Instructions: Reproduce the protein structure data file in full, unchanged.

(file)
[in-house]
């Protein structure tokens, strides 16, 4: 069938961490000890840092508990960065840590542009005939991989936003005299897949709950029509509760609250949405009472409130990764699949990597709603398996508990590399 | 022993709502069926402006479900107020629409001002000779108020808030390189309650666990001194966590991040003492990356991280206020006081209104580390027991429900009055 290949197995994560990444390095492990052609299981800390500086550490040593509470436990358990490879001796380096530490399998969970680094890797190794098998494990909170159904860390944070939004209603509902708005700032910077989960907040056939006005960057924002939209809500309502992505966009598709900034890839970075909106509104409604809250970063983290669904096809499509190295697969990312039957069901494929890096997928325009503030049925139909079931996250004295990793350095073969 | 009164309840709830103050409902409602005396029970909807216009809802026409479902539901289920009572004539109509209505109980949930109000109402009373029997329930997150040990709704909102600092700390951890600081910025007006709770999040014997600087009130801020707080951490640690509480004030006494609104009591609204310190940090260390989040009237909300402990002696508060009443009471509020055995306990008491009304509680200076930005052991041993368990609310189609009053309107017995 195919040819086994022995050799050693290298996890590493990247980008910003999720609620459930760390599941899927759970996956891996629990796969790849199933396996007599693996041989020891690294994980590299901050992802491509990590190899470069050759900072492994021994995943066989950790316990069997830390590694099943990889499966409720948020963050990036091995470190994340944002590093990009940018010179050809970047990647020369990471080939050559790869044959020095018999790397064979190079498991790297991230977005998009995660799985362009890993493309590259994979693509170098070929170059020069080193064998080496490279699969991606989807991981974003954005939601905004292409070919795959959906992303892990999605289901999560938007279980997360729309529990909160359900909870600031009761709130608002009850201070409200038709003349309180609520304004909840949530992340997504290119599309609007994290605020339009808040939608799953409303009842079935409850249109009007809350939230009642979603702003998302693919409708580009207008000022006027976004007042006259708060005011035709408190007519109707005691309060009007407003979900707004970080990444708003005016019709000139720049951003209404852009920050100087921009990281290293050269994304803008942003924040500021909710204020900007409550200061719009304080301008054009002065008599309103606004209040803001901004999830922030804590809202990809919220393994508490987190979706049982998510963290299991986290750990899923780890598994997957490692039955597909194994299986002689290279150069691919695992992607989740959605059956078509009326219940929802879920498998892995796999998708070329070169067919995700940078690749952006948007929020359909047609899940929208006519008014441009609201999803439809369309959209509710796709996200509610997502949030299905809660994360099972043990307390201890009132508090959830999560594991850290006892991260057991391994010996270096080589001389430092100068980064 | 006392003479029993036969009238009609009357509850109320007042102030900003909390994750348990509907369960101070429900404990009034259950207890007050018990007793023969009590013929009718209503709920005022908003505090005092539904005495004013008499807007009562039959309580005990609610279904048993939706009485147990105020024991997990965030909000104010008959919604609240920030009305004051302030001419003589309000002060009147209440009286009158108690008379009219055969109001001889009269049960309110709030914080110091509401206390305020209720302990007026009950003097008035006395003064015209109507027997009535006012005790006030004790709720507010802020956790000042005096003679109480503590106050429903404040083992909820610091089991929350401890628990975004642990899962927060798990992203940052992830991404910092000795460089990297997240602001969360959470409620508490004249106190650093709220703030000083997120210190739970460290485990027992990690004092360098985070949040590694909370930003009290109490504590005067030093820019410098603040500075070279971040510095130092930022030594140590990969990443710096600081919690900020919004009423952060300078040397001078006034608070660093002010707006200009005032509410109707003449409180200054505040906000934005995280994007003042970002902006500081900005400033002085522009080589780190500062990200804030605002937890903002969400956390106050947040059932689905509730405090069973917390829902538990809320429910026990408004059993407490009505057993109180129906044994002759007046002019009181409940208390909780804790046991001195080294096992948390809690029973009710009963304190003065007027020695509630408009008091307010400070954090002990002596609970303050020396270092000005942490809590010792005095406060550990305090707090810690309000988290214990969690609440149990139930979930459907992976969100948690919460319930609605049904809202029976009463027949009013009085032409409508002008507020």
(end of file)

[in-house]
């Protein structure tokens, strides 16, 4: 069938961490000890840092508990960065840590542009005939991989936003005299897949709950029509509760609250949405009472409130990764699949990597709603398996508990590399 | 022993709502069926402006479900107020629409001002000779108020808030390189309650666990001194966590991040003492990356991280206020006081209104580390027991429900009055 290949197995994560990444390095492990052609299981800390500086550490040593509470436990358990490879001796380096530490399998969970680094890797190794098998494990909170159904860390944070939004209603509902708005700032910077989960907040056939006005960057924002939209809500309502992505966009598709900034890839970075909106509104409604809250970063983290669904096809499509190295697969990312039957069901494929890096997928325009503030049925139909079931996250004295990793350095073969 | 009164309840709830103050409902409602005396029970909807216009809802026409479902539901289920009572004539109509209505109980949930109000109402009373029997329930997150040990709704909102600092700390951890600081910025007006709770999040014997600087009130801020707080951490640690509480004030006494609104009591609204310190940090260390989040009237909300402990002696508060009443009471509020055995306990008491009304509680200076930005052991041993368990609310189609009053309107017995 195919040819086994022995050799050693290298996890590493990247980008910003999720609620459930760390599941899927759970996956891996629990796969790849199933396996007599693996041989020891690294994980590299901050992802491509990590190899470069050759900072492994021994995943066989950790316990069997830390590694099943990889499966409720948020963050990036091995470190994340944002590093990009940018010179050809970047990647020369990471080939050559790869044959020095018999790397064979190079498991790297991230977005998009995660799985362009890993493309590259994979693509170098070929170059020069080193064998080496490279699969991606989807991981974003954005939601905004292409070919795959959906992303892990999605289901999560938007279980997360729309529990909160359900909870600031009761709130608002009850201070409200038709003349309180609520304004909840949530992340997504290119599309609007994290605020339009808040939608799953409303009842079935409850249109009007809350939230009642979603702003998302693919409708580009207008000022006027976004007042006259708060005011035709408190007519109707005691309060009007407003979900707004970080990444708003005016019709000139720049951003209404852009920050100087921009990281290293050269994304803008942003924040500021909710204020900007409550200061719009304080301008054009002065008599309103606004209040803001901004999830922030804590809202990809919220393994508490987190979706049982998510963290299991986290750990899923780890598994997957490692039955597909194994299986002689290279150069691919695992992607989740959605059956078509009326219940929802879920498998892995796999998708070329070169067919995700940078690749952006948007929020359909047609899940929208006519008014441009609201999803439809369309959209509710796709996200509610997502949030299905809660994360099972043990307390201890009132508090959830999560594991850290006892991260057991391994010996270096080589001389430092100068980064 | 006392003479029993036969009238009609009357509850109320007042102030900003909390994750348990509907369960101070429900404990009034259950207890007050018990007793023969009590013929009718209503709920005022908003505090005092539904005495004013008499807007009562039959309580005990609610279904048993939706009485147990105020024991997990965030909000104010008959919604609240920030009305004051302030001419003589309000002060009147209440009286009158108690008379009219055969109001001889009269049960309110709030914080110091509401206390305020209720302990007026009950003097008035006395003064015209109507027997009535006012005790006030004790709720507010802020956790000042005096003679109480503590106050429903404040083992909820610091089991929350401890628990975004642990899962927060798990992203940052992830991404910092000795460089990297997240602001969360959470409620508490004249106190650093709220703030000083997120210190739970460290485990027992990690004092360098985070949040590694909370930003009290109490504590005067030093820019410098603040500075070279971040510095130092930022030594140590990969990443710096600081919690900020919004009423952060300078040397001078006034608070660093002010707006200009005032509410109707003449409180200054505040906000934005995280994007003042970002902006500081900005400033002085522009080589780190500062990200804030605002937890903002969400956390106050947040059932689905509730405090069973917390829902538990809320429910026990408004059993407490009505057993109180129906044994002759007046002019009181409940208390909780804790046991001195080294096992948390809690029973009710009963304190003065007027020695509630408009008091307010400070954090002990002596609970303050020396270092000005942490809590010792005095406060550990305090707090810690309000988290214990969690609440149990139930979930459907992976969100948690919460319930609605049904809202029976009463027949009013009085032409409508002008507020």